OverviewThis document will give an overview of what e-mail headers are and what they do. It will also give some hints on what to look out for if you suspect false e-mail addresses.
Analyzing full e-mail headers
The complete headers provide much information on the origin of a message and are a useful tool for tracking and stopping SPAM and virus-laden e-mail. Most e-mail readers only show the To: and From: headers, which can be easily forged. The complete message headers will look something like this:
Return-Path: [firstname.lastname@example.org] Received: from server.mymailhost.com (mail.mymailhost.com [184.108.40.206]) by sys01.mail.msu.edu (8.10.2/8.10.2) with ESMTP id NAA23597; Fri, 12 Jul 2002 16:11:20 -0400 (EDT) Received: from aol.com (127-34-56-98.dsl.mybigisp.com [127.34.56.98]) by server.mymailhost.com; Fri, 12 Jul 2002 13:09:38 -0700 (PDT) Date: Fri, 12 Jul 2002 13:09:38 -0700 (PDT) From: Hot Summer Deals [email@example.com] To: My.Friends@pilot.msu.edu Subject: Just what you've been waiting for!!
In particular, the header lines beginning with Received: provide a trace of the message from its origin to your mail server. In many cases with spam and virus e-mail, not all of the information in the "Received:" headers can be trusted, but it can still provide many valuable clues as to the message source.
The first step in the analysis process is to find the full e-mail headers. The method for doing so varies depending on your mail reader. Refer to Mail.msu.edu: Finding full e-mail headers for reporting abuse issues for information on how to find full headers with your compatible e-mail client.
What not to trust in mail headers
The above example is contrived, but illustrates several of the aspects of common forged e-mail headers. Of course, you may be lucky enough to have received a message from a verifiable source; if so, you will find some consistency to the results seen when analyzing the headers.In the above example, the following headers are contrived by the sender's system:
The contents of the To: header can be arbitrary. There is no account "My.Friends" at MSU. Additionally, "pilot.msu.edu" (the old MSU e-mail server) is no longer in service.
The true recipients of a message are determined by the e-mail "envelope" address, which is not displayed in these headers.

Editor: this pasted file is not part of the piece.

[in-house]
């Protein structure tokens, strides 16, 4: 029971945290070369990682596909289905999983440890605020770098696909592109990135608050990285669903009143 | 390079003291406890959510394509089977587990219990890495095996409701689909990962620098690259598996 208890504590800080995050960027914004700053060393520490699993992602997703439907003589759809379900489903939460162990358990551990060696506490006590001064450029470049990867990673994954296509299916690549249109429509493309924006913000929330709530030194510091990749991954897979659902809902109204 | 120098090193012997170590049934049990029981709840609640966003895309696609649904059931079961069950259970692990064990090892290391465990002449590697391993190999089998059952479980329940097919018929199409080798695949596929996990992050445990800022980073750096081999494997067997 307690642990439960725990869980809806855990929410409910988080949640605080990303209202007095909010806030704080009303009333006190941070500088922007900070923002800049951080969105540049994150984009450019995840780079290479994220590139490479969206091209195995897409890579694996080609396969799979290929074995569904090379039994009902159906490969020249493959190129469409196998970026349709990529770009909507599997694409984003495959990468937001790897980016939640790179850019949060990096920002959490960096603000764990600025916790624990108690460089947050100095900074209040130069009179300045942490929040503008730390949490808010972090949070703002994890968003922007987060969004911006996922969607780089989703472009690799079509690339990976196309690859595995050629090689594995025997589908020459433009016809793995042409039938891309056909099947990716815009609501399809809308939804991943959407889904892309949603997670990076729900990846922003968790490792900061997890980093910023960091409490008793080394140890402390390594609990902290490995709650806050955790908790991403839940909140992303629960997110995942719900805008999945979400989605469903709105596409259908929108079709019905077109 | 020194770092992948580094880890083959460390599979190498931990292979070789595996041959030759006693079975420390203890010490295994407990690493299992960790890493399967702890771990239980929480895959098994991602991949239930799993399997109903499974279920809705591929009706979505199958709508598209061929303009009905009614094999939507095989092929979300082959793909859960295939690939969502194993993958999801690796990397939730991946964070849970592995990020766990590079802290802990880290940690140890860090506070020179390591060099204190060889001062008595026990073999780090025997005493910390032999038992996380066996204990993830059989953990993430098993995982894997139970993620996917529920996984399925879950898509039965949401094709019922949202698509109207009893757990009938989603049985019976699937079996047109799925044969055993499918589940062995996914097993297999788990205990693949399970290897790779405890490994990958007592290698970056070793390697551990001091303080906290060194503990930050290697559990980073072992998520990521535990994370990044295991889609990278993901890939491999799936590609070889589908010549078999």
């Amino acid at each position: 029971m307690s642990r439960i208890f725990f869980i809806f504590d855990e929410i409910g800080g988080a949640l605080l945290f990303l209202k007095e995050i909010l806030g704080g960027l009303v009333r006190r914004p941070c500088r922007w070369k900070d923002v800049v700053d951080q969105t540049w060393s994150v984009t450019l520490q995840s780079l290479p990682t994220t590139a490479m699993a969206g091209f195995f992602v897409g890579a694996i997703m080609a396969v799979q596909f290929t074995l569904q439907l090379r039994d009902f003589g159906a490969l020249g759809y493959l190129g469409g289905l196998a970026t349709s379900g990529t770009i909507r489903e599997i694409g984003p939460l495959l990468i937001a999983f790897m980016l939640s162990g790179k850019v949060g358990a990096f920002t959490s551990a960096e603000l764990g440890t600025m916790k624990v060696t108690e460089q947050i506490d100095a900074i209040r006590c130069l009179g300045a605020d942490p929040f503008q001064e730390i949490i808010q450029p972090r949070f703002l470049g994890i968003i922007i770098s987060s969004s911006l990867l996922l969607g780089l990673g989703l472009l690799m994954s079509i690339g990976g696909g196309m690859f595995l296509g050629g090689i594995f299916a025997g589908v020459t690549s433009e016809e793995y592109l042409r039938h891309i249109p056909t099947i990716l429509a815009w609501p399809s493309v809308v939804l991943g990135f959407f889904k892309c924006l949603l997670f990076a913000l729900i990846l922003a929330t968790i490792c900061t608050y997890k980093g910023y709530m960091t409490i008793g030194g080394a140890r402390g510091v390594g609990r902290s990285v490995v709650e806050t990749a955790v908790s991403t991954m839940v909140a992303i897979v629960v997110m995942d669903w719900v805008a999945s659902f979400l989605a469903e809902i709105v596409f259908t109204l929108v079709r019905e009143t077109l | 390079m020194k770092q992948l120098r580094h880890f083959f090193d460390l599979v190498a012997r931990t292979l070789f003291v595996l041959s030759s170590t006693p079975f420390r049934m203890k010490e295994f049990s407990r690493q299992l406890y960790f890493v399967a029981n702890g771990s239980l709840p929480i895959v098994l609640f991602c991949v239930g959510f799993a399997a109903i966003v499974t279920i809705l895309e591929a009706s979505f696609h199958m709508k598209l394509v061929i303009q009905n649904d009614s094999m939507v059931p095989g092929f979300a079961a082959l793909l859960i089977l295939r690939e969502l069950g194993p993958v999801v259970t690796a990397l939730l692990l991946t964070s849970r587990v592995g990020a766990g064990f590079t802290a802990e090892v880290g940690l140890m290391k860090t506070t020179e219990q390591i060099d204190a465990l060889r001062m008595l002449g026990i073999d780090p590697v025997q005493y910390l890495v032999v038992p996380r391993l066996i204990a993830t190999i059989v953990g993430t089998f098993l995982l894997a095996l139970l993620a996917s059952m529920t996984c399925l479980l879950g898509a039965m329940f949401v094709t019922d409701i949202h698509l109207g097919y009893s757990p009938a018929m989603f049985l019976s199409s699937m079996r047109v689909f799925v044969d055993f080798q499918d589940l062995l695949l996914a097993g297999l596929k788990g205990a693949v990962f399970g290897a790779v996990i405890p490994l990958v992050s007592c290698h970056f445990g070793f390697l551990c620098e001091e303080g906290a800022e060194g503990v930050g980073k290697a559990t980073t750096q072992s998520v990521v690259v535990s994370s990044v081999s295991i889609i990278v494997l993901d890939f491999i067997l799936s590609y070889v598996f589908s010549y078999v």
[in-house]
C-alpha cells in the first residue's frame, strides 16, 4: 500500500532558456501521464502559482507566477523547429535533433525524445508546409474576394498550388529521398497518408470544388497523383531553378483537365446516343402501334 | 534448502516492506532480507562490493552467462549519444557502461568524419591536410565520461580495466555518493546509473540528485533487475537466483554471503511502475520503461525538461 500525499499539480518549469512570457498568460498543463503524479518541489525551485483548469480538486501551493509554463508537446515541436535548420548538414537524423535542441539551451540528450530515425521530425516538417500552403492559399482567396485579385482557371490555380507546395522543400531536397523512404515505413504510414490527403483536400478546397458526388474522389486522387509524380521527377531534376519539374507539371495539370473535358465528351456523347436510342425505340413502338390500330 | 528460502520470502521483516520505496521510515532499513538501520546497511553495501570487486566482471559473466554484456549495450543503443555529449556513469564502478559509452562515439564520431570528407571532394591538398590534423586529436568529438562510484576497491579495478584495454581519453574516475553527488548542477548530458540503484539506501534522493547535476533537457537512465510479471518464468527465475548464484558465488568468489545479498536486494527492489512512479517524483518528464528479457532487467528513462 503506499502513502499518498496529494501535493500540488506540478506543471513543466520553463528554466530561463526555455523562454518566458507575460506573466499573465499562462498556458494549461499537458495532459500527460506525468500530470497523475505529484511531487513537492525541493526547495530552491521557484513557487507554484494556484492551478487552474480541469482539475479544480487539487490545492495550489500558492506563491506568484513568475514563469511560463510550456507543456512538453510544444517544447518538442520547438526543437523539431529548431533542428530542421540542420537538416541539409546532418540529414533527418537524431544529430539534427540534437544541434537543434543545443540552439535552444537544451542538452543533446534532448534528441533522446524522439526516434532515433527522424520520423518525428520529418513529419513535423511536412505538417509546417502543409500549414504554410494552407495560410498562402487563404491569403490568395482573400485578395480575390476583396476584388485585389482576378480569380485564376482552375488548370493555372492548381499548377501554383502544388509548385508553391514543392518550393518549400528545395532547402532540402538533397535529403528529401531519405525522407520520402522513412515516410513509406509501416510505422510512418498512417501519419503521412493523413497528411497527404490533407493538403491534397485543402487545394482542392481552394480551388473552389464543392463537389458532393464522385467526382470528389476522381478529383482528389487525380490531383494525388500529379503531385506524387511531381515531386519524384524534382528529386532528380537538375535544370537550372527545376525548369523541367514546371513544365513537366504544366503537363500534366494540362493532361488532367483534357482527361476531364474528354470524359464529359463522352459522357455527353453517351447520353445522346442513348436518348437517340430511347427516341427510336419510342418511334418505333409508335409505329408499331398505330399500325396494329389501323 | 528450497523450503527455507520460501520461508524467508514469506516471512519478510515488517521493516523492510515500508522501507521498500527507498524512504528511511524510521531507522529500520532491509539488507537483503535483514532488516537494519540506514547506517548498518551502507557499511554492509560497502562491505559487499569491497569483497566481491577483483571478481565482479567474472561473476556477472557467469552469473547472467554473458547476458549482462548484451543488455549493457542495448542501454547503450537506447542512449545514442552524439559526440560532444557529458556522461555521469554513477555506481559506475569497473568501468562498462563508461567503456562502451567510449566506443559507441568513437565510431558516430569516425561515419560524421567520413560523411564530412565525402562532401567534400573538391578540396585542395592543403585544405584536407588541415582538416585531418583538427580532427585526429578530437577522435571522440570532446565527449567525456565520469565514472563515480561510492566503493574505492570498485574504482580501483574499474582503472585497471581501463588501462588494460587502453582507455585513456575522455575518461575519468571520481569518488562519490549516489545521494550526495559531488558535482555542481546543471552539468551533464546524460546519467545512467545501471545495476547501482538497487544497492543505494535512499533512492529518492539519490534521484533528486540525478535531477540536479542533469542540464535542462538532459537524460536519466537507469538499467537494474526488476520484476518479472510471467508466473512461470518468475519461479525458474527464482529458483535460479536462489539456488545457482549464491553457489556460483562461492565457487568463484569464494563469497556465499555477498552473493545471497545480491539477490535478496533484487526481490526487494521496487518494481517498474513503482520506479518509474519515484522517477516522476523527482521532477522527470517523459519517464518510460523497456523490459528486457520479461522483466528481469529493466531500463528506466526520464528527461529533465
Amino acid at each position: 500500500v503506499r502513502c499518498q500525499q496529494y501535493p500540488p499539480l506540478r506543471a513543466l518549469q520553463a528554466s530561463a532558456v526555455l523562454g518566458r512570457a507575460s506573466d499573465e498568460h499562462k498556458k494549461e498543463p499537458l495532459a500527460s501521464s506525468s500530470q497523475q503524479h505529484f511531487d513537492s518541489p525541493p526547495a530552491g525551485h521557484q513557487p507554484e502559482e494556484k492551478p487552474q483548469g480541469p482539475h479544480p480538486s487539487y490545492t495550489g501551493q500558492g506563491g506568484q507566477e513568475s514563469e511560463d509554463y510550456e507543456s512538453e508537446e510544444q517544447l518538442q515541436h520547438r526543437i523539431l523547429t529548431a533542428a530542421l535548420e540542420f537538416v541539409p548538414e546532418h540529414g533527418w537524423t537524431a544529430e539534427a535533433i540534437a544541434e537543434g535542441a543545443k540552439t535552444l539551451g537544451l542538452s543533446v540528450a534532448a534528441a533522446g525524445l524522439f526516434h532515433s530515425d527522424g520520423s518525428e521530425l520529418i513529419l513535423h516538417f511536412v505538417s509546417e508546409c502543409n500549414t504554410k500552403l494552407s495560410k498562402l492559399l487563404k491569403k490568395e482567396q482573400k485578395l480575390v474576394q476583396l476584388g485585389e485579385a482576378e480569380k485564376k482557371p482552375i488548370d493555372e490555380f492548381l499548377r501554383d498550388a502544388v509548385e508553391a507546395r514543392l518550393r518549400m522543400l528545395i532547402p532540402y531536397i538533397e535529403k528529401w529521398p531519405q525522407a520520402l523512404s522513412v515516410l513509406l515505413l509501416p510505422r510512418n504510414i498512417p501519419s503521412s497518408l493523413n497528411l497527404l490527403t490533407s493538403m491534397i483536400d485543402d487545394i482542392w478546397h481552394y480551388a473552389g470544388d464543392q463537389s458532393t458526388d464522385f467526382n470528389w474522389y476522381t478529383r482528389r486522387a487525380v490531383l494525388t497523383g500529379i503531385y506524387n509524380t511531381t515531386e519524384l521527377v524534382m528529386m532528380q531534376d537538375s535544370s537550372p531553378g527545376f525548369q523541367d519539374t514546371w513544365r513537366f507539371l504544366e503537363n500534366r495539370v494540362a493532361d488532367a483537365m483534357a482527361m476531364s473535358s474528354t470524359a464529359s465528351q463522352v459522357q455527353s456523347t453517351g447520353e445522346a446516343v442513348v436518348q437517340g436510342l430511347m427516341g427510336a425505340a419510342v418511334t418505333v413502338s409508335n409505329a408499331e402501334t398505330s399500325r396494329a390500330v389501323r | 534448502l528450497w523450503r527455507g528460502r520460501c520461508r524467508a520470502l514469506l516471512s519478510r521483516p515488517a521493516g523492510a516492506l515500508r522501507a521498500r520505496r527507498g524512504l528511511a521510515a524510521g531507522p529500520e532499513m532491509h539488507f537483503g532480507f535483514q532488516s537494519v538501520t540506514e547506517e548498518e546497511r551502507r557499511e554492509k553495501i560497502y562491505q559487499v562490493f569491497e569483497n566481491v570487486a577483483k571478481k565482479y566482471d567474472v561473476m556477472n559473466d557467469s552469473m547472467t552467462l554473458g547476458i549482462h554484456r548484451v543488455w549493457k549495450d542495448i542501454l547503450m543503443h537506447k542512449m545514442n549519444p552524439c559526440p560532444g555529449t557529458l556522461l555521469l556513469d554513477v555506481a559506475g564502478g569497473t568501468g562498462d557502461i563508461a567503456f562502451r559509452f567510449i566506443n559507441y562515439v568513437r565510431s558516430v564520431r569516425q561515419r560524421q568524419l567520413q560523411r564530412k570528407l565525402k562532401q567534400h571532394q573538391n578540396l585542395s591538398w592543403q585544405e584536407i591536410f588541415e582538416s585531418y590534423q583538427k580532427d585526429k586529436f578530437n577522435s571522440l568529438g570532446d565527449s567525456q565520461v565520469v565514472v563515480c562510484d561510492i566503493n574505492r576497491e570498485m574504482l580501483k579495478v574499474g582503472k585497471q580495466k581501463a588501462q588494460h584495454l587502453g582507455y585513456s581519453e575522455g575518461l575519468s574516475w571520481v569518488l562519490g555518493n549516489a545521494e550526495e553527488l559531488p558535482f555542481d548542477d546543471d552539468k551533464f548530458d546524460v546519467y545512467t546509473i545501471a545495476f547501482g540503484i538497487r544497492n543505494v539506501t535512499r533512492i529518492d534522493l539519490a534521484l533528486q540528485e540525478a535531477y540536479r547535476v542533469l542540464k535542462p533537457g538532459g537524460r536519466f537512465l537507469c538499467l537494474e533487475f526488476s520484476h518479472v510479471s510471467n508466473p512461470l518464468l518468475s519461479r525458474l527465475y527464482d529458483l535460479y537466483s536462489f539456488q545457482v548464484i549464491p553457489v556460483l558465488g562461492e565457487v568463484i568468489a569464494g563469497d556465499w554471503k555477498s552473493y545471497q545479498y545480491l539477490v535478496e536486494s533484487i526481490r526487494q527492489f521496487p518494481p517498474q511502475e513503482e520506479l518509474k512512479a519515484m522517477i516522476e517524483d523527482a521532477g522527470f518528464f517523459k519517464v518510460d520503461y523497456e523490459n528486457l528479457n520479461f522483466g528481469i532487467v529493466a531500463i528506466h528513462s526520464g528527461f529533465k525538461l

From: Hot Summer Deals [firstname.lastname@example.org]
Likewise, the sender's name is arbitrary. There may or may not be an account named "hot_deals" at AOL, and the sender may not be the valid owner of the account if it does exist.
Analyzing the "Received:" headers
The most useful clues to a message's origin come from the headers that begin with Received:. Each mail server which handles an e-mail message adds a Received: header set to the front of the message; the first set is therefore added by your mail server. For this example, we're assuming you read e-mail delivered to MSU's Mail.msu.edu e-mail system.Let's start with the first header:
Received: from server.mymailhost.com (mail.mymailhost.com [220.127.116.11]) by sys01.mail.msu.edu (8.10.2/8.10.2) with ESMTP id NAA23597; Fri, 12 Jul 2002 16:11:20 -0400 (EDT)
In this header, you see that the message was received by a mail.msu.edu mail server (sys01.mail.msu.edu); the remainder of this line contains version information and the message id assigned by the mail server. The time stamp shows when the message was delivered to mail.msu.edu.
The first line shows three important pieces:
Mail server IP address: 18.104.22.168 -This is the Internet IP address from which mail.msu.edu received the message. Mail server domain name: mail.mymailhost.com -This is the domain name (DNS name) which matches the above IP address. Mail server identification: server.mymailhost.com -This is what the server claimed its name to be. This may or may not agree with the domain name; a mail server may have more than one identity.
The second header gives more clues:
Received: from aol.com (127-34-56-98.dsl.mybigisp.com [127.34.56.98]) by server.mymailhost.com; Fri, 12 Jul 2002 13:09:38 -0700 (PDT)
In this header, the receiving mail server name (server.mymailhost.com) matches the name shown in the first header (so far so good). The first line of this header reveals the source:
Originating IP address: 127.34.56.98 -This is the Internet IP address from which the remote mail server received the message. Originating domain name: 127-34-56-98.dsl.mybigisp.com -This is the domain name (DNS name) which matches the above IP address. This reveals that the IP address may be owned by an organization known as "mybigisp.com". This would appear to be a high-speed DSL subscriber to mybigisp.com, but only that organization can tell you for certain. Originating system identification: aol.com -This is what the originator claimed its name to be. In this case, the sender is claiming to be "aol.com", but the source IP address and domain name do not fit.
From these headers, the most reliable identification of the message source is the sender's IP address, 127.34.56.98. A number of tools are available for verifying the owner of an IP address. The authoritative reference for IP addresses is the American Registry of Internet Numbers. Using ARIN's "Search WHOIS" tool, you can find the identification of the IP address owner. In most instances, a message to "abuse@organization" will do the trick; be sure to include the message with its complete headers.
Note that there may be additional Received: headers that were generated by the originator of the "spam" e-mail (or by a mail virus). In general, you can only trust the "Received:" headers as far as you can verify them. If you are uncertain about their authenticity, you should go with the last one which is verifiable.
Computer System and Network Abuse at Michigan State University
Browse to http://abuse.msu.edu to learn more about network abuse issues at Michigan State University.